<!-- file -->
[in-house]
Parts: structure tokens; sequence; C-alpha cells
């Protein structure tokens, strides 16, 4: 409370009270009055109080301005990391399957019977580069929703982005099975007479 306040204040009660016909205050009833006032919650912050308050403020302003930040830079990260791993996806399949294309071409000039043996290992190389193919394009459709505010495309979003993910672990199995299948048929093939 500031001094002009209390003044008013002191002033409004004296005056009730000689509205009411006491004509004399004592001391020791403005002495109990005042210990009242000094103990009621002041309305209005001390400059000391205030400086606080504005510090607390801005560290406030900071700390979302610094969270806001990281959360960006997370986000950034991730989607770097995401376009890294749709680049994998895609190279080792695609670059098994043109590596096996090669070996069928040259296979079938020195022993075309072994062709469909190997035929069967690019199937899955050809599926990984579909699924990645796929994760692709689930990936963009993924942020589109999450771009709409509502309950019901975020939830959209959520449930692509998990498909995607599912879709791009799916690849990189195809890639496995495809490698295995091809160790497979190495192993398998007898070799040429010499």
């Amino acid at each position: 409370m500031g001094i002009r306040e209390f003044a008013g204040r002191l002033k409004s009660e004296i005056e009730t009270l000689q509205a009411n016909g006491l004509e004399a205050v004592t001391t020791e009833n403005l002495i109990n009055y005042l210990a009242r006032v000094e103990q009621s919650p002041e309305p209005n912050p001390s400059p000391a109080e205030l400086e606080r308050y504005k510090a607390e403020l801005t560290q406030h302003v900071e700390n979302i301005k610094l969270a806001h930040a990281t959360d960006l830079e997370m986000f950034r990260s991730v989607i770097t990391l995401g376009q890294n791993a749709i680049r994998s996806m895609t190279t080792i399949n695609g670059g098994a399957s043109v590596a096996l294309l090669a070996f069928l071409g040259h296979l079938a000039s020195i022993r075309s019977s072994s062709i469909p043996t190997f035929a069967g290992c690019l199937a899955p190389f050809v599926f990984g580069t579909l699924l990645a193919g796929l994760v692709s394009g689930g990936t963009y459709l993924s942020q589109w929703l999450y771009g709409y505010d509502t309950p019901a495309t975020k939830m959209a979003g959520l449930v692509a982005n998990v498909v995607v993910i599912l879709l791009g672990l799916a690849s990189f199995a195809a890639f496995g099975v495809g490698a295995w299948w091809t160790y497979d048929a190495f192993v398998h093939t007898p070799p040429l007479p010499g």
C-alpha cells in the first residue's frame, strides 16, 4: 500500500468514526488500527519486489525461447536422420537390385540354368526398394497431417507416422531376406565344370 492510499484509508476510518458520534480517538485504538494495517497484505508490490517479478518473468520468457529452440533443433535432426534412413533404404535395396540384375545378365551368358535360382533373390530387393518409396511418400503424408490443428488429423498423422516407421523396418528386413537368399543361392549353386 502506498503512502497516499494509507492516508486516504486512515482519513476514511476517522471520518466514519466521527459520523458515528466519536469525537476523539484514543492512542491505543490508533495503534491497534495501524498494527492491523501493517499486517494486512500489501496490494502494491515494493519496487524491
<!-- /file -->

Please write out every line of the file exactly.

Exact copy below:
[in-house]
Parts: structure tokens; sequence; C-alpha cells
């Protein structure tokens, strides 16, 4: 409370009270009055109080301005990391399957019977580069929703982005099975007479 306040204040009660016909205050009833006032919650912050308050403020302003930040830079990260791993996806399949294309071409000039043996290992190389193919394009459709505010495309979003993910672990199995299948048929093939 500031001094002009209390003044008013002191002033409004004296005056009730000689509205009411006491004509004399004592001391020791403005002495109990005042210990009242000094103990009621002041309305209005001390400059000391205030400086606080504005510090607390801005560290406030900071700390979302610094969270806001990281959360960006997370986000950034991730989607770097995401376009890294749709680049994998895609190279080792695609670059098994043109590596096996090669070996069928040259296979079938020195022993075309072994062709469909190997035929069967690019199937899955050809599926990984579909699924990645796929994760692709689930990936963009993924942020589109999450771009709409509502309950019901975020939830959209959520449930692509998990498909995607599912879709791009799916690849990189195809890639496995495809490698295995091809160790497979190495192993398998007898070799040429010499």
């Amino acid at each position: 409370m500031g001094i002009r306040e209390f003044a008013g204040r002191l002033k409004s009660e004296i005056e009730t009270l000689q509205a009411n016909g006491l004509e004399a205050v004592t001391t020791e009833n403005l002495i109990n009055y005042l210990a009242r006032v000094e103990q009621s919650p002041e309305p209005n912050p001390s400059p000391a109080e205030l400086e606080r308050y504005k510090a607390e403020l801005t560290q406030h302003v900071e700390n979302i301005k610094l969270a806001h930040a990281t959360d960006l830079e997370m986000f950034r990260s991730v989607i770097t990391l995401g376009q890294n791993a749709i680049r994998s996806m895609t190279t080792i399949n695609g670059g098994a399957s043109v590596a096996l294309l090669a070996f069928l071409g040259h296979l079938a000039s020195i022993r075309s019977s072994s062709i469909p043996t190997f035929a069967g290992c690019l199937a899955p190389f050809v599926f990984g580069t579909l699924l990645a193919g796929l994760v692709s394009g689930g990936t963009y459709l993924s942020q589109w929703l999450y771009g709409y505010d509502t309950p019901a495309t975020k939830m959209a979003g959520l449930v692509a982005n998990v498909v995607v993910i599912l879709l791009g672990l799916a690849s990189f199995a195809a890639f496995g099975v495809g490698a295995w299948w091809t160790y497979d048929a190495f192993v398998h093939t007898p070799p040429l007479p010499g």
C-alpha cells in the first residue's frame, strides 16, 4: 500500500468514526488500527519486489525461447536422420537390385540354368526398394497431417507416422531376406565344370 492510499484509508476510518458520534480517538485504538494495517497484505508490490517479478518473468520468457529452440533443433535432426534412413533404404535395396540384375545378365551368358535360382533373390530387393518409396511418400503424408490443428488429423498423422516407421523396418528386413537368399543361392549353386 502506498503512502497516499494509507492516508486516504486512515482519513476514511476517522471520518466514519466521527459520523458515528466519536469525537476523539484514543492512542491505543490508533495503534491497534495501524498494527492491523501493517499486517494486512500489501496490494502494491515494493519496487524491